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Applying Computer Models to Realize Closed-Loop Neonatal Oxygen Therapy

Morozoff, Edmund MASc; Smyth, John A. LRCPSI, FRCPC; Saif, Mehrdad PhD

doi: 10.1213/ANE.0000000000001367
Technology, Computing, and Simulation: Original Clinical Research Report

BACKGROUND: Within the context of automating neonatal oxygen therapy, this article describes the transformation of an idea verified by a computer model into a device actuated by a computer model. Computer modeling of an entire neonatal oxygen therapy system can facilitate the development of closed-loop control algorithms by providing a verification platform and speeding up algorithm development.

METHODS: In this article, we present a method of mathematically modeling the system’s components: the oxygen transport within the patient, the oxygen blender, the controller, and the pulse oximeter. Furthermore, within the constraints of engineering a product, an idealized model of the neonatal oxygen transport component may be integrated effectively into the control algorithm of a device, referred to as the adaptive model. Manual and closed-loop oxygen therapy performance were defined in this article by 3 criteria in the following order of importance: percent duration of SpO2 spent in normoxemia (target SpO2 ± 2.5%), hypoxemia (less than normoxemia), and hyperoxemia (more than normoxemia); number of 60-second periods <85% SpO2 and >95% SpO2; and number of manual adjustments.

RESULTS: Results from a clinical evaluation that compared the performance of 3 closed-loop control algorithms (state machine, proportional-integral-differential, and adaptive model) with manual oxygen therapy on 7 low-birth-weight ventilated preterm babies, are presented. Compared with manual therapy, all closed-loop control algorithms significantly increased the patients’ duration in normoxemia and reduced hyperoxemia (P < 0.05). The number of manual adjustments was also significantly reduced by all of the closed-loop control algorithms (P < 0.05).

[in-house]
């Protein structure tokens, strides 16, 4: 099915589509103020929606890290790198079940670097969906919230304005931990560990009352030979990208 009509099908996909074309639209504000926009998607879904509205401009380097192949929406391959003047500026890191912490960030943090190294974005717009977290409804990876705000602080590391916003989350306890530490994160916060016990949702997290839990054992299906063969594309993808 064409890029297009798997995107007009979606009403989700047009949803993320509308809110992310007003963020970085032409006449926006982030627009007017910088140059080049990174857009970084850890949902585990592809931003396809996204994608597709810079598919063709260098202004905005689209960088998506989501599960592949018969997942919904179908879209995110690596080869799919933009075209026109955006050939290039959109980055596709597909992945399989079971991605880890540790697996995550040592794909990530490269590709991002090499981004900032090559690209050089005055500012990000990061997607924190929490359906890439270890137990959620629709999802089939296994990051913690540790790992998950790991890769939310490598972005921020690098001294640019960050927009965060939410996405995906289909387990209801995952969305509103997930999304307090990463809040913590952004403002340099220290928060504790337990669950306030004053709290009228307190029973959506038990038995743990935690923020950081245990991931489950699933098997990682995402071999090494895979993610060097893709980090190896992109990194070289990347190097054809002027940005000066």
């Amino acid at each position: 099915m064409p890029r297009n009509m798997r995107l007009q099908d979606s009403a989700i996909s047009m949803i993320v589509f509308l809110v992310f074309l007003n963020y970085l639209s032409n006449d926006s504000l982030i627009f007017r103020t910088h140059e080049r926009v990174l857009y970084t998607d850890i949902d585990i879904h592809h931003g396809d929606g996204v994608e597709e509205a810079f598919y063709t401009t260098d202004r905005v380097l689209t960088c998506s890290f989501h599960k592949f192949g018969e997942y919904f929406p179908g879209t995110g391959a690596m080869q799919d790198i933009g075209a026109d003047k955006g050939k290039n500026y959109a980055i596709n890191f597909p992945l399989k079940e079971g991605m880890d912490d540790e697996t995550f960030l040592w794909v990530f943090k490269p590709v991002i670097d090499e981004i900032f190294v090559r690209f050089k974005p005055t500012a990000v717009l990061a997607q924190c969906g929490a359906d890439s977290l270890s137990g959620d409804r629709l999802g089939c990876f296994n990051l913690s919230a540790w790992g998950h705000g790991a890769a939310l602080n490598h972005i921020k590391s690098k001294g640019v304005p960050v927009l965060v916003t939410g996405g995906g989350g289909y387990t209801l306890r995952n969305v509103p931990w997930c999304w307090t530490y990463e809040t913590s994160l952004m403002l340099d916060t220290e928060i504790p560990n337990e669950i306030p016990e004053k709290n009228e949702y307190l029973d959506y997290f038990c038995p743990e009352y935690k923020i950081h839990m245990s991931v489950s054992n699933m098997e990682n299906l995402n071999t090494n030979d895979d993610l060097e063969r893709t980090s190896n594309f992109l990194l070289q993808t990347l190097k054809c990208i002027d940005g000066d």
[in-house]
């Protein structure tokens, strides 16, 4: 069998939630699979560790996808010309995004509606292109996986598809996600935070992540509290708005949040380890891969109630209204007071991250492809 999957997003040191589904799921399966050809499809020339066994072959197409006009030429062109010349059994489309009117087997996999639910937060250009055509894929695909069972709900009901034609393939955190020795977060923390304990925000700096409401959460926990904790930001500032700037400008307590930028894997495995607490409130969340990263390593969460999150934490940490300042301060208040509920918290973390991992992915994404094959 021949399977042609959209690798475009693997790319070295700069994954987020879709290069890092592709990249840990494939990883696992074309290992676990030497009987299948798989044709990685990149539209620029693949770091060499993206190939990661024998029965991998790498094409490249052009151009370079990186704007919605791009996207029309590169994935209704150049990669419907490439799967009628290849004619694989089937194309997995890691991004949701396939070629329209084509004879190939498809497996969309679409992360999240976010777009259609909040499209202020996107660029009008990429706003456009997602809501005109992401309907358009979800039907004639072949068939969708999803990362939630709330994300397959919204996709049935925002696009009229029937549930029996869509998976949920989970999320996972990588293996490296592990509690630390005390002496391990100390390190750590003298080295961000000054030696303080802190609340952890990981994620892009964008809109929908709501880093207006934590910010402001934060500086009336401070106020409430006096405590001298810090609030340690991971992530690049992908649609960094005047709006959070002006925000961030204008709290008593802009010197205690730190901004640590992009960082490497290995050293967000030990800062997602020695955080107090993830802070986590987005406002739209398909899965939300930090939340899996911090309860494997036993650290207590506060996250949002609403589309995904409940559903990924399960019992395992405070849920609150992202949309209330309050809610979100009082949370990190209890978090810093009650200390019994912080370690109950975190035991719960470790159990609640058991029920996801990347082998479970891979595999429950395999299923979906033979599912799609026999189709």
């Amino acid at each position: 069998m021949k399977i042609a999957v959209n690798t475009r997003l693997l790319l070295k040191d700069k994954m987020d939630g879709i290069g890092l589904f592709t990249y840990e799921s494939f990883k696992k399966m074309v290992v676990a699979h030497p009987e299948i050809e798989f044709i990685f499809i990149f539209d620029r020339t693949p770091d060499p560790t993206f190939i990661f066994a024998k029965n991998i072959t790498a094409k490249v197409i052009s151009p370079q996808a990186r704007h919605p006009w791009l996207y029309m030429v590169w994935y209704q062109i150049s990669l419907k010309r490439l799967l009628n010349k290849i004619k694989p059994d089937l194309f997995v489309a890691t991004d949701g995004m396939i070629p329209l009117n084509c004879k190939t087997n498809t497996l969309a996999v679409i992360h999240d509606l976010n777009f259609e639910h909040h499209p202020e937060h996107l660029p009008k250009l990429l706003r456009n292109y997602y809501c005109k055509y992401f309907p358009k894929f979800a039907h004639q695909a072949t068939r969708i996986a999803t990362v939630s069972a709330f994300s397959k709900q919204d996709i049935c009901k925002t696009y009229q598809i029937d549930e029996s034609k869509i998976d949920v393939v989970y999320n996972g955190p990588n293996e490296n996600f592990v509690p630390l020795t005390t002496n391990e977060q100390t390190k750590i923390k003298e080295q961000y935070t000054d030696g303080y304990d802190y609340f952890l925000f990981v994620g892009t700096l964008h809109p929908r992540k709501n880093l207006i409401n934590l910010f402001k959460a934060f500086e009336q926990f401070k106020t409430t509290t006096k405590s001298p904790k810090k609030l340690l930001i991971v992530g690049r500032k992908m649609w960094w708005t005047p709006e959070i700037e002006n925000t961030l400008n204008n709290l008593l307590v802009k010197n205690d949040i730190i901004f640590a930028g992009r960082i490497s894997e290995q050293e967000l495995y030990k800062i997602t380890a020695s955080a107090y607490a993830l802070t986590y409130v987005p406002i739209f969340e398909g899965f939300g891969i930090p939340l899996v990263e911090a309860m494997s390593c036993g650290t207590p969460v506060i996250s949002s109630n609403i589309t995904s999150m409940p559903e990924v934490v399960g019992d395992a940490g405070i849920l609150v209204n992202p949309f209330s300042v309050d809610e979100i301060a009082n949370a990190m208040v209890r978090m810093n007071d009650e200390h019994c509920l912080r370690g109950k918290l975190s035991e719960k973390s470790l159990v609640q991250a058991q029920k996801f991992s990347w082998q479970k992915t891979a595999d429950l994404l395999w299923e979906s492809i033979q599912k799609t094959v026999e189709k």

CONCLUSIONS: Although the performance of the 3 control algorithms was equivalent, it is suggested that the adaptive model, with its ease of use, may have the best utility.

Published ahead of print August 2, 2016.

From the *British Columbia’s Women’s Hospital and Health Center, Vancouver, British Columbia, Canada; School of Engineering, Simon Fraser University, Burnaby, British Columbia, Canada; and Faculty of Engineering, University of Windsor, Windsor, Ontario, Canada.

Published ahead of print August 2, 2016.

Edmund Morozoff, MASc, is currently affiliated with the New Product Development, Philips Respironics, Kennesaw, Georgia.

Accepted for publication March 24, 2016.

Funding: Clinical evaluation funding was provided by the Vancouver Foundation.

The authors declare no conflicts of interest.

This report was previously presented, in part, at the Innovations and Applications of Monitoring Perfusion, Oxygenation and Ventilation (IAMPOV) Symposium 2015. This is the second submission. It has been revised and submitted as a research report.

Reprints will not be available from the authors.

Address correspondence to Edmund Morozoff, MASc, New Product Development, Philips Respironics, 175 Chastain Meadows Court, Kennesaw, GA 30144, Address e-mail to paul.morozoff@philips.com.

© 2017 International Anesthesia Research Society
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